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Petitioner living abroad, how to meet domicile requirements for I-864
The state is: Ontatio, Canada
Thanks for answering my previous questions, I have another one
My wife, American citizen, filed a petition for me. After marriage, she moved to Canada and became permanent resident of Canada. Now, our petition has been approved. My wife does not work and thus have no income. Her parents live in US and they are green card holders.
I have few questions :
1) Will she have to file I-864 for me regardless of her income, since she petitioned for me?
2)I am little confused after reading I-864 FAQs,, on department of State website, would she have to prove that she has re-established the domicile in US.
PLEASE ADVISE.... Thanks so much
Please refer to FAQs pasted from website I-864 FAQs
Can a U.S. citizen or lawful permanent resident (LPR) petitioner who is not domiciled (living) in the United States be a sponsor?
No. The law requires that sponsors be domiciled (live) in any of the States of the United States, the District of Columbia, or any territory or possession of the United States.
If the petitioner does not have a domicile in the United States, can a joint sponsor file an I-864?
No. Under the law, a joint sponsor cannot sponsor an immigrant when the petitioner does not have a domicile in the United States. The petitioner must first meet all the requirements for being a sponsor (age, domicile and citizenship) except those related to income before there can be a joint sponsor.
How is domicile determined?
Domicile is a complex issue and must be determined on a case by case basis. To qualify as a sponsor, a petitioner who is residing abroad must have a principal residence in the U.S. and intend to maintain that residence for the foreseeable future. Lawful permanent resident (LPR) sponsors must show they are maintaining their LPR status.
Many U.S. citizens and lawful permanent residents reside outside the United States on a temporary basis, usually for work or family considerations. "Temporary" may cover an extended period of residence abroad. The sponsor living abroad must establish the following in order to be considered domiciled in the United States:
He/she left the United States for a limited and not indefinite period of time,
He/she intended to maintain a domicile in the United States, and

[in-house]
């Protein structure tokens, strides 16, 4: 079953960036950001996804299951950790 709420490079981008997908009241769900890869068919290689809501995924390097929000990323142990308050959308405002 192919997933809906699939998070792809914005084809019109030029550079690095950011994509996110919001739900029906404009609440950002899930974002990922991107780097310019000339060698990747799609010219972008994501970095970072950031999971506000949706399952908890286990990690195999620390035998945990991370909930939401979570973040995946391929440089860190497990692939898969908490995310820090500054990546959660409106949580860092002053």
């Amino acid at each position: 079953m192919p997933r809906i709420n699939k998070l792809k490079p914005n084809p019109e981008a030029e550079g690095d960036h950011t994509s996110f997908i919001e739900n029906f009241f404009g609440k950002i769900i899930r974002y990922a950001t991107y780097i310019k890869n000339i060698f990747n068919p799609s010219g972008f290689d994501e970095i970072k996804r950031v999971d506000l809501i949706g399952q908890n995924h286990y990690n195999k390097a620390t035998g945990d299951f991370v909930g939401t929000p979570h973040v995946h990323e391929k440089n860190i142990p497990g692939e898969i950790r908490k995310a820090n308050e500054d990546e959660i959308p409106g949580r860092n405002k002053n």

He/she has evidence of continued ties to the United States.
An American citizen or LPR spouse or dependent who has maintained a residence in the U.S. and/or whose spouse/parent works in one of the categories listed below would also qualify as a sponsor.
What kinds of employment abroad can be counted as U.S. domicile?
Employment by the U.S. government
Employment by an American institution of research recognized by the Attorney General
Employment by an American firm or corporation engaged in whole or in part in the development of foreign trade and commerce with the United States, or a subsidiary of such a firm
Employment with a public international organization in which the United States participates by treaty or statute
Employment by a religious denomination/group having a genuine organization within the United States and is stationed abroad with that religious denomination
Employment as a missionary by a religious denomination/group or by an interdenominational mission organization within the United States and is stationed abroad with that religious denomination
There may be other circumstances in which a sponsor can show that his or her presence abroad is of a temporary nature, and the sponsor has a domicile in the United States. The sponsor must satisfy to the consular officer that he/she has not given up his/her domicile in the United States and established his/her domicile abroad.
How can a petitioner establish a domicile?
When a sponsor has clearly not maintained a domicile in the United States, he/she will need to re-establish a U.S. domicile in order for him/her to be a sponsor. The sponsor may make a number of steps to show that he/she considers the United States his/her principal place of residence. Examples of things he/she can do are given below:
Find a job in the United States
Locate a place to live in the United States
Register children in U.S. schools
Make arrangements to give up (relinquish) residence abroad
Other evidence of a U.S. residence
If the sponsor establishes U.S. domicile, it is not necessary for the sponsor to go to the United States before the sponsored family members. However, the sponsored immigrant may not enter the United States before the sponsor returns to the United States to live. The sponsored immigrant must travel with the sponsor or after the sponsor has entered the United States.
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- 1 Comments
- Your wife has to have a co-sponsor if her income is insufficient to support you and her. Her parents can act as co-sponsors if their income is sufficient to meet the poverty guidelines. She does not have to establish domicile in the US if she plans to return to the US with you once your visa is issued.#1; Wed, 16 Jun 2004 21:47:00 GMT